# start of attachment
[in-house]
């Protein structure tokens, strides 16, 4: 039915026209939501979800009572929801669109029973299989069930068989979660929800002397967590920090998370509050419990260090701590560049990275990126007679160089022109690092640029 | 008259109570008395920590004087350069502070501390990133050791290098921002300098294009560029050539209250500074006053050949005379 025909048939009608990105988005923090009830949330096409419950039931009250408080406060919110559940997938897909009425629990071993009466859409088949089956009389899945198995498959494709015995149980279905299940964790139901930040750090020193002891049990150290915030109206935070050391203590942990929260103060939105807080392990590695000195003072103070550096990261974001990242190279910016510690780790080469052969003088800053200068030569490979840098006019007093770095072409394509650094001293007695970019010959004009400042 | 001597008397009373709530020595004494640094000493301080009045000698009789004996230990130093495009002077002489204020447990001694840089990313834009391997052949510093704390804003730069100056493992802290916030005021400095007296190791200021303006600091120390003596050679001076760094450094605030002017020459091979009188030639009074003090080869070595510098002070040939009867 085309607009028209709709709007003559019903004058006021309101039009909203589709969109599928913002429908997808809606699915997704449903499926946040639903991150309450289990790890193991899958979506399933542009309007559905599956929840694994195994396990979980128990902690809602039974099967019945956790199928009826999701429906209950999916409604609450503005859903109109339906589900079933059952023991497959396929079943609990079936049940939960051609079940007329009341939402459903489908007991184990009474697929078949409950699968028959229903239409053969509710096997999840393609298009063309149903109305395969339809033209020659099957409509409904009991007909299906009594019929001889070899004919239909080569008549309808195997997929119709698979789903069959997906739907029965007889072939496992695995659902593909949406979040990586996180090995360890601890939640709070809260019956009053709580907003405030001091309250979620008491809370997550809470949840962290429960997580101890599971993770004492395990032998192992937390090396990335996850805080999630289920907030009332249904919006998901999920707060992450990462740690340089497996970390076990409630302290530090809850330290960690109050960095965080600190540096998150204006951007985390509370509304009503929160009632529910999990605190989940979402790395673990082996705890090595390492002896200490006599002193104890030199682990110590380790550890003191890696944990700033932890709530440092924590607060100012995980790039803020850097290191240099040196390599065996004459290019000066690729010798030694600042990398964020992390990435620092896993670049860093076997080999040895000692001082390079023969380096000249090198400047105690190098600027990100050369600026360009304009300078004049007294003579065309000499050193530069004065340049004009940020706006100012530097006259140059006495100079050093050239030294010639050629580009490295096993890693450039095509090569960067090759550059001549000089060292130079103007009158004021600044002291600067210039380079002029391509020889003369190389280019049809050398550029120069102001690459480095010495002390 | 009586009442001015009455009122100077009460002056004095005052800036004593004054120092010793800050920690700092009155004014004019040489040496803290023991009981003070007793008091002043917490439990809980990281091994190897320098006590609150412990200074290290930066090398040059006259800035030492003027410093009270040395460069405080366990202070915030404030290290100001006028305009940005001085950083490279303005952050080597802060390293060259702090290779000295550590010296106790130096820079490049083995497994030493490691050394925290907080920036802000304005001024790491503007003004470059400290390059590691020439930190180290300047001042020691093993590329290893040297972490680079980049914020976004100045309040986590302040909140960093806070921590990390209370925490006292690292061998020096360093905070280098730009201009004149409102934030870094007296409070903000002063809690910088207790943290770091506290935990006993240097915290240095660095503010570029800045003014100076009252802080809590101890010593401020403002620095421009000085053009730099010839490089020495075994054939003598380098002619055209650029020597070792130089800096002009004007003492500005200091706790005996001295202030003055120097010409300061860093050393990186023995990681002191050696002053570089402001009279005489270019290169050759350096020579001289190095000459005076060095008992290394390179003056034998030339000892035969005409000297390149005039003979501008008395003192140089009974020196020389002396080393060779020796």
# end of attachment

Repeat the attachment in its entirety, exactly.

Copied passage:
[in-house]
């Protein structure tokens, strides 16, 4: 039915026209939501979800009572929801669109029973299989069930068989979660929800002397967590920090998370509050419990260090701590560049990275990126007679160089022109690092640029 | 008259109570008395920590004087350069502070501390990133050791290098921002300098294009560029050539209250500074006053050949005379 025909048939009608990105988005923090009830949330096409419950039931009250408080406060919110559940997938897909009425629990071993009466859409088949089956009389899945198995498959494709015995149980279905299940964790139901930040750090020193002891049990150290915030109206935070050391203590942990929260103060939105807080392990590695000195003072103070550096990261974001990242190279910016510690780790080469052969003088800053200068030569490979840098006019007093770095072409394509650094001293007695970019010959004009400042 | 001597008397009373709530020595004494640094000493301080009045000698009789004996230990130093495009002077002489204020447990001694840089990313834009391997052949510093704390804003730069100056493992802290916030005021400095007296190791200021303006600091120390003596050679001076760094450094605030002017020459091979009188030639009074003090080869070595510098002070040939009867 085309607009028209709709709007003559019903004058006021309101039009909203589709969109599928913002429908997808809606699915997704449903499926946040639903991150309450289990790890193991899958979506399933542009309007559905599956929840694994195994396990979980128990902690809602039974099967019945956790199928009826999701429906209950999916409604609450503005859903109109339906589900079933059952023991497959396929079943609990079936049940939960051609079940007329009341939402459903489908007991184990009474697929078949409950699968028959229903239409053969509710096997999840393609298009063309149903109305395969339809033209020659099957409509409904009991007909299906009594019929001889070899004919239909080569008549309808195997997929119709698979789903069959997906739907029965007889072939496992695995659902593909949406979040990586996180090995360890601890939640709070809260019956009053709580907003405030001091309250979620008491809370997550809470949840962290429960997580101890599971993770004492395990032998192992937390090396990335996850805080999630289920907030009332249904919006998901999920707060992450990462740690340089497996970390076990409630302290530090809850330290960690109050960095965080600190540096998150204006951007985390509370509304009503929160009632529910999990605190989940979402790395673990082996705890090595390492002896200490006599002193104890030199682990110590380790550890003191890696944990700033932890709530440092924590607060100012995980790039803020850097290191240099040196390599065996004459290019000066690729010798030694600042990398964020992390990435620092896993670049860093076997080999040895000692001082390079023969380096000249090198400047105690190098600027990100050369600026360009304009300078004049007294003579065309000499050193530069004065340049004009940020706006100012530097006259140059006495100079050093050239030294010639050629580009490295096993890693450039095509090569960067090759550059001549000089060292130079103007009158004021600044002291600067210039380079002029391509020889003369190389280019049809050398550029120069102001690459480095010495002390 | 009586009442001015009455009122100077009460002056004095005052800036004593004054120092010793800050920690700092009155004014004019040489040496803290023991009981003070007793008091002043917490439990809980990281091994190897320098006590609150412990200074290290930066090398040059006259800035030492003027410093009270040395460069405080366990202070915030404030290290100001006028305009940005001085950083490279303005952050080597802060390293060259702090290779000295550590010296106790130096820079490049083995497994030493490691050394925290907080920036802000304005001024790491503007003004470059400290390059590691020439930190180290300047001042020691093993590329290893040297972490680079980049914020976004100045309040986590302040909140960093806070921590990390209370925490006292690292061998020096360093905070280098730009201009004149409102934030870094007296409070903000002063809690910088207790943290770091506290935990006993240097915290240095660095503010570029800045003014100076009252802080809590101890010593401020403002620095421009000085053009730099010839490089020495075994054939003598380098002619055209650029020597070792130089800096002009004007003492500005200091706790005996001295202030003055120097010409300061860093050393990186023995990681002191050696002053570089402001009279005489270019290169050759350096020579001289190095000459005076060095008992290394390179003056034998030339000892035969005409000297390149005039003979501008008395003192140089009974020196020389002396080393060779020796």